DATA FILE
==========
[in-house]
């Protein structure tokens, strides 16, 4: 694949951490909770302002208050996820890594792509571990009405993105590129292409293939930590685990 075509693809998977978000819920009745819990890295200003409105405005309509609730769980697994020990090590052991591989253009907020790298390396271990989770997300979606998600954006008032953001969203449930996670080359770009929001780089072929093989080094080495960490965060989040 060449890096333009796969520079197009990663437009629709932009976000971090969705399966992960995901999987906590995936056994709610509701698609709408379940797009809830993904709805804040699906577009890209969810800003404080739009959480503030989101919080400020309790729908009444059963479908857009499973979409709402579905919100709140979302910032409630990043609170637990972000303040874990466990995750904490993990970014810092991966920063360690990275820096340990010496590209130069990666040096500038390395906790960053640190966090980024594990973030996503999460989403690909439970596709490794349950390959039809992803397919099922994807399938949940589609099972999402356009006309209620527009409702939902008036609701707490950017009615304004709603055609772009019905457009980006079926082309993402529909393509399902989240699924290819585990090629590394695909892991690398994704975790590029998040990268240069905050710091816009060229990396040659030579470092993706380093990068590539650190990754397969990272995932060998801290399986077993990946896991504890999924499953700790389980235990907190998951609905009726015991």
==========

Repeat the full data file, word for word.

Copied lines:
[in-house]
């Protein structure tokens, strides 16, 4: 694949951490909770302002208050996820890594792509571990009405993105590129292409293939930590685990 075509693809998977978000819920009745819990890295200003409105405005309509609730769980697994020990090590052991591989253009907020790298390396271990989770997300979606998600954006008032953001969203449930996670080359770009929001780089072929093989080094080495960490965060989040 060449890096333009796969520079197009990663437009629709932009976000971090969705399966992960995901999987906590995936056994709610509701698609709408379940797009809830993904709805804040699906577009890209969810800003404080739009959480503030989101919080400020309790729908009444059963479908857009499973979409709402579905919100709140979302910032409630990043609170637990972000303040874990466990995750904490993990970014810092991966920063360690990275820096340990010496590209130069990666040096500038390395906790960053640190966090980024594990973030996503999460989403690909439970596709490794349950390959039809992803397919099922994807399938949940589609099972999402356009006309209620527009409702939902008036609701707490950017009615304004709603055609772009019905457009980006079926082309993402529909393509399902989240699924290819585990090629590394695909892991690398994704975790590029998040990268240069905050710091816009060229990396040659030579470092993706380093990068590539650190990754397969990272995932060998801290399986077993990946896991504890999924499953700790389980235990907190998951609905009726015991």